Through the eyes of famous chefs, audiences will see how they make the most of every kind of food, transforming what most people consider scraps into incredible dishes that create a more secure food system.
Both a biopic of a complicated man and an exploration of the gathering forces that converged to shape a new American cuisine and create the cult of "celebrity chef"... A consummate hedonist... See full summary »
CNN's award-winning journalist, Christiane Amanpour travels around the world to talk with women about the rules of engagement in relationships and intimacy. In this six-part documentary ... See full summary »
The 1979 class of Porter Gaud School in Charleston, South Carolina graduated 49 boys. Within the last 35 years, six of them have committed suicide. When Paige Goldberg Tolmach gets word ... See full summary »
'Bone in the Throat' based on celebrity chef Anthony Bourdain's novel of the same, is a gritty fast paced story about a young ambitious chef who is mixed up with the East End London mob. ... See full summary »
Series tags along with travel-loving celebs as they explore the world's most amazing cities. Each week a new celeb takes on a new city, meeting culinary innovators, sampling local libations... See full summary »
A Cook's Tour is a travel and food show in which the host - Anthony Bordain visits exotic and interesting cities around the world where the hosts of different restaurants teach him about local cuisine and culture.
Ashley Bell and a team of elephant rescuers led by world renowned Asian elephant conservationist Lek Chailert, embark on a daring 48-hour mission across Thailand to rescue a 70-year old ... See full summary »
The issue of food waste is presented in light of the statistics: forty percent of food produced for human consumption in the US goes to waste; over ninety percent of this amount will end up in the landfill, where the waste produces methane gas - a greenhouse gas - in an anaerobic process as no oxygen is able to get to the material to decompose it; the cost of food waste is $1 trillion annually; and that there is still a global problem of human hunger despite the food that goes to waste. Food activists, including chefs, some of the celebrity variety, discuss the issue largely in context of the Environmental Protections Agency's (EPA) food pyramid which lists the preferred priority for the food produced (in order): that it reach humans for consumption; that it be used for animal/livestock feed; that it be converted into energy in the form of compost and/or something that can be used or converted for use, such as into electricity. They discuss the measures that some individuals, ...Written by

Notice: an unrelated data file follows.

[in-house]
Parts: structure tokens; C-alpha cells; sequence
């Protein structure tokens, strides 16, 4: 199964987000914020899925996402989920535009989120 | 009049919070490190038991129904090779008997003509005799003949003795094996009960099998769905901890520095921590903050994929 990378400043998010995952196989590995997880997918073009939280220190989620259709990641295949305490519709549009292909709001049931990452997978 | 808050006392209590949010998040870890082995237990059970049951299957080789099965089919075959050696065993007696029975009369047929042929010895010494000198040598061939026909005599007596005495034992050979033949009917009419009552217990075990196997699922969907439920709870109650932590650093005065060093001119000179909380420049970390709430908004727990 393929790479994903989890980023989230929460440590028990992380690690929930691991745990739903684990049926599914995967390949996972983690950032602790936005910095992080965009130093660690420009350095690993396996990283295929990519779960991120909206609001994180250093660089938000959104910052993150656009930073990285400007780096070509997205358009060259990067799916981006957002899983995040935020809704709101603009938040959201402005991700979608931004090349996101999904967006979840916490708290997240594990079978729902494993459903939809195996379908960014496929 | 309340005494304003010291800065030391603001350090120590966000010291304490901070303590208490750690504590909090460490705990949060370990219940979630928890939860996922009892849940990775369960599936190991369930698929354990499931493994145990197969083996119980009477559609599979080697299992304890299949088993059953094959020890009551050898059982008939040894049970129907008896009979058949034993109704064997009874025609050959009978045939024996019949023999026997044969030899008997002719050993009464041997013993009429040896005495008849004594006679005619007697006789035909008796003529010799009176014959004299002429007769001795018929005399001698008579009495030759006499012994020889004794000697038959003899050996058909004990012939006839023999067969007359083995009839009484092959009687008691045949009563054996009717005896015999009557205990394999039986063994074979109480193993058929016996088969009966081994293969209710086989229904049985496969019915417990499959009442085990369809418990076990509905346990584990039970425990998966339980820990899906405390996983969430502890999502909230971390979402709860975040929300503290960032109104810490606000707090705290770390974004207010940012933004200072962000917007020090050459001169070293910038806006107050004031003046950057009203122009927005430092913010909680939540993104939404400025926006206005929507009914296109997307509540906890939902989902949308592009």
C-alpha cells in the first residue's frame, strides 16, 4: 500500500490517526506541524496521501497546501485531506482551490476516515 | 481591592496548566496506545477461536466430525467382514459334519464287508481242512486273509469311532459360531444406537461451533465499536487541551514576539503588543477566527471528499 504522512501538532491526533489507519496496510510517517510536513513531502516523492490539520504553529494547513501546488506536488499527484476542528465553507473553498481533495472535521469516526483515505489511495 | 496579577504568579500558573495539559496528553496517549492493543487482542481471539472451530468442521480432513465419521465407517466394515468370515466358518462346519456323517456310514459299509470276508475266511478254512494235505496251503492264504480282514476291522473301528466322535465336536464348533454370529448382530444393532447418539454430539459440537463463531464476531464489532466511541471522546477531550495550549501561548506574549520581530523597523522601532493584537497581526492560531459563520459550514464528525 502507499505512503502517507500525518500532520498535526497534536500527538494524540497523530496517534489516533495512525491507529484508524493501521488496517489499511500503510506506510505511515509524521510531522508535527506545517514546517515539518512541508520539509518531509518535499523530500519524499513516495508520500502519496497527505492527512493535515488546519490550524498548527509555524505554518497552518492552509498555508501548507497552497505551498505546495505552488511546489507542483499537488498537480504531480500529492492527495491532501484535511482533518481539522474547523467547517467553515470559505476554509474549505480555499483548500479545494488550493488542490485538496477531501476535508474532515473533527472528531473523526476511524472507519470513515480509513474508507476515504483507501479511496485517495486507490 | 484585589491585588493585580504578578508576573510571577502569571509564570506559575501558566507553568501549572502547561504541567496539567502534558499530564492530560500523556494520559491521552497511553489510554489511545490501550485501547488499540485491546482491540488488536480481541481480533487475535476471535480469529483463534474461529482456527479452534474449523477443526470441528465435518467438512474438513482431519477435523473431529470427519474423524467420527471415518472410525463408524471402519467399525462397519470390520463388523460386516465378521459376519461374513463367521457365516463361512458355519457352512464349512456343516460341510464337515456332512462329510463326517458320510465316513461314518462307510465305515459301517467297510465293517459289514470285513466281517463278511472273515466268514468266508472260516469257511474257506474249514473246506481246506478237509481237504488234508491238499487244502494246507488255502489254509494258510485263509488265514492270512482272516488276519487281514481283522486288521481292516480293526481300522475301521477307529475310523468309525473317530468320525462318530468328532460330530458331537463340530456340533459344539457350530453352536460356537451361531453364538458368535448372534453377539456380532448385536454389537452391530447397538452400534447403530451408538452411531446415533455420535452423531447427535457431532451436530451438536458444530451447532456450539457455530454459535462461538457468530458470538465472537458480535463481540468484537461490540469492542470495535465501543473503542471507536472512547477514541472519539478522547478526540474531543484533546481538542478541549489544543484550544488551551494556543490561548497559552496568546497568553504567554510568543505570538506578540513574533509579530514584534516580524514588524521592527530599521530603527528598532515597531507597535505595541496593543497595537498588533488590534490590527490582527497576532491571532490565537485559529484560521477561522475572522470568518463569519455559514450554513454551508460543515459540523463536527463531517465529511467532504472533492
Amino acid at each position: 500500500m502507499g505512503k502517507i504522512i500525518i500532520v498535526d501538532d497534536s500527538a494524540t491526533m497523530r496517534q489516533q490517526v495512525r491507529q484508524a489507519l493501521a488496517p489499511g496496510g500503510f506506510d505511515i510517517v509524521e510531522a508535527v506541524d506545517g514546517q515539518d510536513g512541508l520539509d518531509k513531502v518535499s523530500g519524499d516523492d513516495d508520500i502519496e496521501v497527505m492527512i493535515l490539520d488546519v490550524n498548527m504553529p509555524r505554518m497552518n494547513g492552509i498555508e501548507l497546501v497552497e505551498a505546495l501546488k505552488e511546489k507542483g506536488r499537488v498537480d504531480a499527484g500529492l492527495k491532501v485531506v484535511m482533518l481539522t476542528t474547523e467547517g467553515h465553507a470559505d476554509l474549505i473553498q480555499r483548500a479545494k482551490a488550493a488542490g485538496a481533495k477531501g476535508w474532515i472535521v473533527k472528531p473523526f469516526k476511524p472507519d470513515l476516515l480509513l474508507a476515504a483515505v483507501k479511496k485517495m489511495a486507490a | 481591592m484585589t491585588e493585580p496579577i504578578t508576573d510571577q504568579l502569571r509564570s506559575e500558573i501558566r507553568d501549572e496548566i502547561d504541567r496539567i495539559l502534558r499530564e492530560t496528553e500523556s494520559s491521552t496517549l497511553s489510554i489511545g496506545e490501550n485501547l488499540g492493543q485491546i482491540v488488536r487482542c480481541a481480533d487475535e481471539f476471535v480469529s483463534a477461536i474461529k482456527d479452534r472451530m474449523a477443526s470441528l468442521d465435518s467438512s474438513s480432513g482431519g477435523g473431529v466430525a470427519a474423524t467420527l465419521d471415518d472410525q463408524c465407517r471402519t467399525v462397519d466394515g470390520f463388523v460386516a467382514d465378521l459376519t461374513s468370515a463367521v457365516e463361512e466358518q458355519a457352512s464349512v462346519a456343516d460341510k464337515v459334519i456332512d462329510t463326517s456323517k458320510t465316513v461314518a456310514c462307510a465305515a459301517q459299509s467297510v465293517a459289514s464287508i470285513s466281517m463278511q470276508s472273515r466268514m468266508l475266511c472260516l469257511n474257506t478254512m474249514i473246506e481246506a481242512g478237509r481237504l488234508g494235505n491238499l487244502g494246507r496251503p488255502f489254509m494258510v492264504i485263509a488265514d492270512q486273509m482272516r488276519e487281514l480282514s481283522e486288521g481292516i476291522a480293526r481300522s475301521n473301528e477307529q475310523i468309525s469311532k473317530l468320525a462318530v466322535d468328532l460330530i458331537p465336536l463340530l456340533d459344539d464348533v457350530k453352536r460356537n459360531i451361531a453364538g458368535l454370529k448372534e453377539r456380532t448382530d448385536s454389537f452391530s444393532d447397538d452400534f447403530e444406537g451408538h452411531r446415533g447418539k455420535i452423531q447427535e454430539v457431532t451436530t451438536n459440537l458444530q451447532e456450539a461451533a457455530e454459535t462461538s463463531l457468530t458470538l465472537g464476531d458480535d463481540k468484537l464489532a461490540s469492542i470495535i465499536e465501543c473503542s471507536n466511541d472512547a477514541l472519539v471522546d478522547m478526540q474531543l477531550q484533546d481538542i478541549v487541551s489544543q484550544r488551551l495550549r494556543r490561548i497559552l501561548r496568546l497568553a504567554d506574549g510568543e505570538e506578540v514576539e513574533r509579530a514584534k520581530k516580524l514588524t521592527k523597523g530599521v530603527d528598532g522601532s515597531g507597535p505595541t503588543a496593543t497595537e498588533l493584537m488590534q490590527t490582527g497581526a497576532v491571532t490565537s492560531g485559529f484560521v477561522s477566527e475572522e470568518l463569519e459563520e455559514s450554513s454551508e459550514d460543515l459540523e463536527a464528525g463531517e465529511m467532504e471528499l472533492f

Greetings again from the darkness. "Clean your plate!" Many of us heard those words at the dinner table as we were growing up. At the time, we assumed it was yet another way our parents conspired to keep us from going back outside to play. Co-directors Anna Chai and Nari Kye explain the much bigger picture – the global issue of wasted food.
The opening has culinary expert Anthony Bourdain wondering aloud if we even deserve to live. Merely mentioning the topic of food waste disgusts him. His philosophy is 'Use everything. Waste nothing'. Over the course of the film, some startling statistics are thrown at us: one-third of processed food is never eaten, and 90% of wasted food (U.S.) ends up in landfills at a cost of 1 trillion dollars and elevated methane levels.
Some influential chefs discuss their approach to creatively utilizing what was previously considered waste. Dan Barber, Mario Batali, and Massimo Bottura are all on the leading edge of experimenting with new approaches to create delicious dishes from what once was wasted food products. Barber offers Bouillabaisse as an example of a tasty, acceptable dish made from what is actually food waste.
We learn that food is wasted at every link in the supply chain: on the farm, at the grocery store, in restaurants, and on our plates. In response, the EPA has established a food waste pyramid with the goal of preventing, or at least minimizing waste. The upcycle is described as the prioritization of food waste: people-livestock- generate energy-create nutrient rich soil.
The film takes us through each level of this, and we make our way around the globe. The United States, Europe, Japan, Sweden and South Korea all have specific programs designed to reduce food waste. Writers, journalists, farmers, chefs, and food activists all offer insight and specifics on not just what the problem is, but also some of the possible solutions (which is quite refreshing).
Some unconventional approaches include beer made from bread, better distribution methods, stores and shelters serving creative dishes, feeding waste to pigs for improved pork flavor, fishing initiatives, converting yogurt to energy, and educating kids on growing and eating their own food. The most extreme routes involve Japan chefs using pig parts that even the most adventurous among us might balk at.
The Rockefeller Foundation sponsored the film and has pledged millions towards reducing food waste. The filmmakers leave us with the clear message that we don't need to produce more food, we simply need to act differently. There is an opportunity here for capitalism, and each of us can make a difference by paying attention to what we buy and what we throw away. The closing credit outtakes with Bourdain are comical, and of course, any film that includes Oscar the Grouch singing "I Love Trash" has something going for it.
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